Holistic Networks DeFi Weekly by @kermankohli

Over the past week I’ve been on Twitter watching the whole Filecoin fiasco, as someone without any bags the whole affair was pretty interesting to watch. The general cycle of events went from:

  1. “Oh my”, $FIL is launching next week. Get ready.

  2. $FIL is launching very soon, this is is going to be massive

  3. $FIL’s FDV is now at <insert crazy high number here>

  4. Oh wait, high $FIL FDV may not be good for the network

  5. $FIL starts dumping due to 100x for early investors locked for 3 years

  6. $FIL miners are stuck with a dumped token that’s still too expensive to actually acquire and use in the network

For those of you that don’t understand what I mean by the last two points, essentially $FIL miners needed to purchase specialised hardware in order to be part of the $FIL network. Each rig goes upwards of $30k USD and requires $FIL in addition. The thread below outlines this problem very well.

This phenomena isn’t unique to Filecoin, there’s been discussion on this in the realms of DeFi as well:

Why does this happen?

I’ve been thinking more about this at a deeper level and DeFi in its current form is creating networks that are lopsided in one dimension. Crypto networks are real life, living organisms. Just like our human bodies, they have a breadth of needs and neglecting them can be catastrophic. I decided to spend some time and come up with what I think is the Crypto network equivalent of Maslow’s Hierarchy of Needs.

Introducing “A Network’s Hierarchy of Needs”

I literally came up with this while writing this article and may not be perfect.

Okay so let’s break down each of these needs and what they mean:

  1. Physiological needs: I like to think of this as what a network needs at its core to have any shot of long term surviving. In my opinion that’s a real product with differentiation. Many fast follow forks lack this since they’re ripping off someone else’s creation. You can skip this step by offering a speculative token but without this step everything else will crumble or the debt will need to be repaid in the future. SushiSwap is a good example of repaying this debt, Swerve is an example of being unable to do this step altogether.

  2. Safety and security: The best way of thinking of this is that if someone gets skin in the game for your network, will they be burned? Many teams mess this up by doing two things: a) selling way too much to investors at highly favourable valuations relative to public markets b) hyping up the token at launch and having a tiny supply float. Sure your valuation will look great for the first 24 hours, but after that it’s all downhill. A consistently declining token price completely breaks community morale and can be a challenge to recover from. The more money you raise (and who you raise it from), impacts the long term price.

  3. Love and belonging: This is the dark art that many are struggling to figure out, and that’s how can you actually make people feel a part of your network and be rewarded for it. Liquidity mining is mercenary capital with a small percentage that will stick around after rewards dry out, however the mercenary capital can extract majority of a network’s value and be a net drain sucking value from longer term holders. Incentivising contribution in other realms is a challenge that is yet to be solved.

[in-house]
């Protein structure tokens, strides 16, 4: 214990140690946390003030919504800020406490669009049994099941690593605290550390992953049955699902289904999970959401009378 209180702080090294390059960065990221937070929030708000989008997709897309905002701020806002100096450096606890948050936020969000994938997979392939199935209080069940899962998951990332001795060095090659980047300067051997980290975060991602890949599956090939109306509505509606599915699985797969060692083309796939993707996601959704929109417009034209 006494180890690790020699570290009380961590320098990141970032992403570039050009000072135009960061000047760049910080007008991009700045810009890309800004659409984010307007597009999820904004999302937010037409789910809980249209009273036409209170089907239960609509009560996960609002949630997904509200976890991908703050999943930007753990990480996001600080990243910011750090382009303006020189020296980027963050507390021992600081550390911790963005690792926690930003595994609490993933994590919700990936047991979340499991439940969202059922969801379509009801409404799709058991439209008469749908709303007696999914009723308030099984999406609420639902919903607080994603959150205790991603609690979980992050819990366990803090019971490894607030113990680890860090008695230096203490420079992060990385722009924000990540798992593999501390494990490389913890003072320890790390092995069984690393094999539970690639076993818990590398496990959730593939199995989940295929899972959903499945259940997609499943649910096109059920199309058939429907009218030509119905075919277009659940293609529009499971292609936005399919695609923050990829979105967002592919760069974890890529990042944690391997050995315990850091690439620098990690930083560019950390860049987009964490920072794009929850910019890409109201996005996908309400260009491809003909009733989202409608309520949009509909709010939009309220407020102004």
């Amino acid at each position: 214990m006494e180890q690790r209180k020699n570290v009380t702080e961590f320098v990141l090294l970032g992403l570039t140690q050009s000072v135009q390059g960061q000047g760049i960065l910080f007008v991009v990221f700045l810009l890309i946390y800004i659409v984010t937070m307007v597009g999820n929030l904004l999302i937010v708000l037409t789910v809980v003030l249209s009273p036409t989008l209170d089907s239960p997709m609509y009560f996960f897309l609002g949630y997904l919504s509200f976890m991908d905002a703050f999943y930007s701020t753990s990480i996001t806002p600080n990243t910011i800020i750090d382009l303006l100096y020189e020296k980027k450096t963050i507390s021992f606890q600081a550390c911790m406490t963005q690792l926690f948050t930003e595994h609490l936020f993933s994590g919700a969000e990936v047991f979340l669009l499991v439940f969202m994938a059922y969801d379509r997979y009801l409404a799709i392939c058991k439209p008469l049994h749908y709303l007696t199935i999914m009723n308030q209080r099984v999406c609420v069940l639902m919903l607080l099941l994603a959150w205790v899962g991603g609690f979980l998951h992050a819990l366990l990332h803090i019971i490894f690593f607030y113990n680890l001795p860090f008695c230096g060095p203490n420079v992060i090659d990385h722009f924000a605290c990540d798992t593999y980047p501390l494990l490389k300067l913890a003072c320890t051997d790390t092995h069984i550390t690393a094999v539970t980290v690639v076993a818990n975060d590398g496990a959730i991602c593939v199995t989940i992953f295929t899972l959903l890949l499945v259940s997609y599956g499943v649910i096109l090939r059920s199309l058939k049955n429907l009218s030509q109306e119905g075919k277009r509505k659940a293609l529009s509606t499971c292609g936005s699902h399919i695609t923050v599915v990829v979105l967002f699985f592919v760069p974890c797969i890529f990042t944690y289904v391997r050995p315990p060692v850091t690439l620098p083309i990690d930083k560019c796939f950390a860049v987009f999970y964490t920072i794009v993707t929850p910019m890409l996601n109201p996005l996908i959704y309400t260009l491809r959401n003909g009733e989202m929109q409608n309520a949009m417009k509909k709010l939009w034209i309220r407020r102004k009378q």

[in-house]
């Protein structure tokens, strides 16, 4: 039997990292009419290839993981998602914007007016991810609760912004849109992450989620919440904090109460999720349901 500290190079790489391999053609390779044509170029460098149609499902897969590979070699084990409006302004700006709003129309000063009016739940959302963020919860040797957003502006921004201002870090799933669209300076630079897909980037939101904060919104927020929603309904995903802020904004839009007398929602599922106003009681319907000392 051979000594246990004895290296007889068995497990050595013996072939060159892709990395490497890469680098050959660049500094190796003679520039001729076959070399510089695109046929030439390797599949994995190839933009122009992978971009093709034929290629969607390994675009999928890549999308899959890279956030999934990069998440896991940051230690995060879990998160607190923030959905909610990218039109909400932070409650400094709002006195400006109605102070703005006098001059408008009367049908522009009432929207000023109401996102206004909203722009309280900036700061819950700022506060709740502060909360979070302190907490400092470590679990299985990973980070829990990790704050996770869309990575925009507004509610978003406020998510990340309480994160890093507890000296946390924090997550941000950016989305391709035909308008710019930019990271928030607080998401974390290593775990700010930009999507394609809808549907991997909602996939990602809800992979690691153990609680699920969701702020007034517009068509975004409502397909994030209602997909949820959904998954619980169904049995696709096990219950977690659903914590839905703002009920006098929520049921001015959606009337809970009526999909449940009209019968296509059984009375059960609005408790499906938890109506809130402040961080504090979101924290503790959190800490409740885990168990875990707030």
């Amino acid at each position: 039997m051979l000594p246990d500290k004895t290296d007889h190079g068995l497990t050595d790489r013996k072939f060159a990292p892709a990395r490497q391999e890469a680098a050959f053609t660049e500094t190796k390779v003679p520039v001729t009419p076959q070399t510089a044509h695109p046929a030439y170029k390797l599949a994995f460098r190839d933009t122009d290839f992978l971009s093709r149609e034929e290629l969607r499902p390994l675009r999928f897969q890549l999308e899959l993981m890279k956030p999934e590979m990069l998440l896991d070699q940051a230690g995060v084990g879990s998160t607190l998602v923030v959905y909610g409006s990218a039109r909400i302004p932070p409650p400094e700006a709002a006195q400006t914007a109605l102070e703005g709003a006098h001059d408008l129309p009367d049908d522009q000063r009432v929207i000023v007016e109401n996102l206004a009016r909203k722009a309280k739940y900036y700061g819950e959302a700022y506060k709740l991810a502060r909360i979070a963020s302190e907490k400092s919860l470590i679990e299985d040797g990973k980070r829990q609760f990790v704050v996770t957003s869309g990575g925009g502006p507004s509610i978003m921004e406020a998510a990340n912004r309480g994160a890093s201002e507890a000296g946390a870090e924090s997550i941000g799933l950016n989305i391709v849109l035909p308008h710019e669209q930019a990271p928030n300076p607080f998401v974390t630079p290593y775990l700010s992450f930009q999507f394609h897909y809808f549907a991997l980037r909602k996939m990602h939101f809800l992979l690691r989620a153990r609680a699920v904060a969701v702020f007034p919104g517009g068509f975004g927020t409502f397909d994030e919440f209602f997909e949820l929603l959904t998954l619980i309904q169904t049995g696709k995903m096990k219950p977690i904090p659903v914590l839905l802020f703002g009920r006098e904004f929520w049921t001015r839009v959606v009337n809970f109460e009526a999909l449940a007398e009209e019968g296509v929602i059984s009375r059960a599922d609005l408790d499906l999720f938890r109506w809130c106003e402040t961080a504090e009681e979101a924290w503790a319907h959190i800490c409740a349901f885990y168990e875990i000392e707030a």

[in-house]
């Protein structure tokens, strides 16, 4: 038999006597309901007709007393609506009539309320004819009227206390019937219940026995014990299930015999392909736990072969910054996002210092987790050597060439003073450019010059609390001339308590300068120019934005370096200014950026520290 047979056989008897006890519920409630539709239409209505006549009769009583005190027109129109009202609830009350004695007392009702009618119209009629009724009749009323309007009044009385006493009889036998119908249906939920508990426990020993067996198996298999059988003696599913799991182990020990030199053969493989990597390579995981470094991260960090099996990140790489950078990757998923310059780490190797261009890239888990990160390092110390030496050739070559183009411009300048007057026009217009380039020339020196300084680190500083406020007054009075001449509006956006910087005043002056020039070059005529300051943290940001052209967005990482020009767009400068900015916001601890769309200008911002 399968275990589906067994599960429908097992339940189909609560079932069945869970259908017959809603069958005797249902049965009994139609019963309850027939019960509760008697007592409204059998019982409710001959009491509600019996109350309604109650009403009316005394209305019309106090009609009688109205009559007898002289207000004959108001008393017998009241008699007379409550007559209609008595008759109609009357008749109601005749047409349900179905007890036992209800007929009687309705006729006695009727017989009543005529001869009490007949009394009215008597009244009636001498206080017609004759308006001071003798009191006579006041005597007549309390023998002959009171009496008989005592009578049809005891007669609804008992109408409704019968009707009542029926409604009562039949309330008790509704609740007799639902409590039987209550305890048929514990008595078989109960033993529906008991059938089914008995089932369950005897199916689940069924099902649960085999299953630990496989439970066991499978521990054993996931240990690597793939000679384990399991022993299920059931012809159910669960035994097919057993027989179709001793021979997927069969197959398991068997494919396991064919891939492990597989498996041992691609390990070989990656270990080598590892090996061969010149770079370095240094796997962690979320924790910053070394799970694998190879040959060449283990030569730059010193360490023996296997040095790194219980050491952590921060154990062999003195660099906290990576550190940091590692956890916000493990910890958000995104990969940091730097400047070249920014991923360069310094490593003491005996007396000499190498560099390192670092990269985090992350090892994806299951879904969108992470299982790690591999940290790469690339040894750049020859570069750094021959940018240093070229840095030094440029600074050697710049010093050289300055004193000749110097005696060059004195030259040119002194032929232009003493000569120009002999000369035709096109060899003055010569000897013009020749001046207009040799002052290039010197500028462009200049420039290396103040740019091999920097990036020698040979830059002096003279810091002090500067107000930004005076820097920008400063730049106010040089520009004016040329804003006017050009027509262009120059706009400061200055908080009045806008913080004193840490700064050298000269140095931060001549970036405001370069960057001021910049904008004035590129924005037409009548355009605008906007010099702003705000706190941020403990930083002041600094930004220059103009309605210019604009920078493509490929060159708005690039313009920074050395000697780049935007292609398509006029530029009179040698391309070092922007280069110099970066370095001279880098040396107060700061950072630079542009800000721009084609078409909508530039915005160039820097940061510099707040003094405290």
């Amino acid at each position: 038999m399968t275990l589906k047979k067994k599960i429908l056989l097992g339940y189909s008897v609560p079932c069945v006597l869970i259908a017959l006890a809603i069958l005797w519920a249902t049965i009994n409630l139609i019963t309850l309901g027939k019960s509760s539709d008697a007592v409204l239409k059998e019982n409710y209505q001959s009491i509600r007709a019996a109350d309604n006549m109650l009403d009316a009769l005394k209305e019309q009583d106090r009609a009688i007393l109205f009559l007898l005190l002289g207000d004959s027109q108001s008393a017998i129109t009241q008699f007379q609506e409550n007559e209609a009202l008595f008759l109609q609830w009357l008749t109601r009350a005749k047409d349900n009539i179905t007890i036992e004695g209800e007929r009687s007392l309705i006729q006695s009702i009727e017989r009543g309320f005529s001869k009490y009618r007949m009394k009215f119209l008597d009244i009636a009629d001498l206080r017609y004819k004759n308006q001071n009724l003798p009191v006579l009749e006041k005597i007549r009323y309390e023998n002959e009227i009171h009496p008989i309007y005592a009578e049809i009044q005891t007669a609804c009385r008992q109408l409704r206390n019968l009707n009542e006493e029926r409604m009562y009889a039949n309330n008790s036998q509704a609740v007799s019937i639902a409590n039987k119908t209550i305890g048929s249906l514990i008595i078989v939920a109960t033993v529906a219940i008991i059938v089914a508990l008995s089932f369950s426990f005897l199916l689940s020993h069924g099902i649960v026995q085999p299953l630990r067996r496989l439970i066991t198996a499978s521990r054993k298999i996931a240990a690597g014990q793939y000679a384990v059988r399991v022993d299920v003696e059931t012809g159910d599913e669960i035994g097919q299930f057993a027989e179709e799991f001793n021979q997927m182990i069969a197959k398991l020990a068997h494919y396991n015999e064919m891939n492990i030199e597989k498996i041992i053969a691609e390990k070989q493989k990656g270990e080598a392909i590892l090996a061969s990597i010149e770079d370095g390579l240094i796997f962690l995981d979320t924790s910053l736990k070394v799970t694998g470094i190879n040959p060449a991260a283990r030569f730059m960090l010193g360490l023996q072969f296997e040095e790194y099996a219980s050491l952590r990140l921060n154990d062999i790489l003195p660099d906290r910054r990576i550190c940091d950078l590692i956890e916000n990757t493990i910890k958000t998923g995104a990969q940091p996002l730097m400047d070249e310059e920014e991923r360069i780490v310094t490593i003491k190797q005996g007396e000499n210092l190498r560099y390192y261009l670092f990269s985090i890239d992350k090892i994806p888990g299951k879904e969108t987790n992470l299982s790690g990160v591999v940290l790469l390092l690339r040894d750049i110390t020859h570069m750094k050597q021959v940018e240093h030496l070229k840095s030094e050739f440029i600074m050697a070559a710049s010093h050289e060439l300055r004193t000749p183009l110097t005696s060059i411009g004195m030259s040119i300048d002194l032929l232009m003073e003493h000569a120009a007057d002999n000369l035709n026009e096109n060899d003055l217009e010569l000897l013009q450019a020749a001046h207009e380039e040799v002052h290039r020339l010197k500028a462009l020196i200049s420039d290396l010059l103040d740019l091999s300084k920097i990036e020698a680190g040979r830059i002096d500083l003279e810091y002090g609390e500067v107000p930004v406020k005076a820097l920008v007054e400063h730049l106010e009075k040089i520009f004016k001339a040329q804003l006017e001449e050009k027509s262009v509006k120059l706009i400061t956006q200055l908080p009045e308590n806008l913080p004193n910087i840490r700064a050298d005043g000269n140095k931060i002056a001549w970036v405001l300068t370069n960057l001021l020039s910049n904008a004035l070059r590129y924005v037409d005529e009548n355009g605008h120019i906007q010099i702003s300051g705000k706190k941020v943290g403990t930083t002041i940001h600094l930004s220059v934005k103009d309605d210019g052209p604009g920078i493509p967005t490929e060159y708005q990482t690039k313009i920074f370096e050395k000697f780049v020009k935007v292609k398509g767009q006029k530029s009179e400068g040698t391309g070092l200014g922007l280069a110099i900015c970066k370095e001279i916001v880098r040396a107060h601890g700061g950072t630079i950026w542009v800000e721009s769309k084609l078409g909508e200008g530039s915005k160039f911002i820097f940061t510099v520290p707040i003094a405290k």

4. Self-esteem: Acquiring users who reach this part of the funnel can be extremely challenging but rewarding when it comes into fruition. The clearest examples of this are users such as ChainlinkGod, DegenSpartan and BlueKirby. All these 3 persons have integrated the network they represent into part of their identity at a deeper level. Seeing this play out is fascinating but more importantly, these users become super cheerleaders of your network. The number of networks that achieve this is really tiny.

  5. Maximalism: I personally view maximalism as a function of self-esteem exacerbated at scale. In order to have a true maximalist community you’ll need to reach mass psychological scale. Bitcoin has maximalists, Ethereum has them and Chainlink does as well. While some parts of maximalism are ugly, but it generally takes shared adversity and boom/bust cycles to form this group. The network they represent has struggled with some sort of anti-narrative and this group aims to fight it till death. Bitcoin fights against fiat issued money and accusing it of being worthless. Etheruem fights against the notion that it’s valueless because of the inflation schedule, see: “ETH is money”.

As you can see from the above, every action in a protocol’s conception impacts one or many of these factors. While it’s hard to get everything right, neglect at the bottom layers are much harder to fix and should be given the most case (aka build something people want and be sensible when it comes to raising).

The Past and Future

If we summarise crypto’s lifecycle in the past few years, it seems like Bitcoin was the first network to hit the mark on all of the above axis. Ethereum was the second one that managed to do so.

However, when we observe the 2017 boom we can see that many crypto networks had a very shaky base layer and the effects of those can be seen through 2017 ICOs that are struggling to stay relevant with their product or ghost chains that are very desperately hoping anyone builds on their chain.

In this next cycle of DeFi, I think the hardest challenge most projects will face are ensuring the token metrics aren’t un-investable and that contribution beyond liquidity will be reward (looking at you massive yield farming campaigns with no lockups). I have some guesses as to how to solve them which I’ll be attempting to do with ARC that you’ll hear about, but for now the future is up for grabs.

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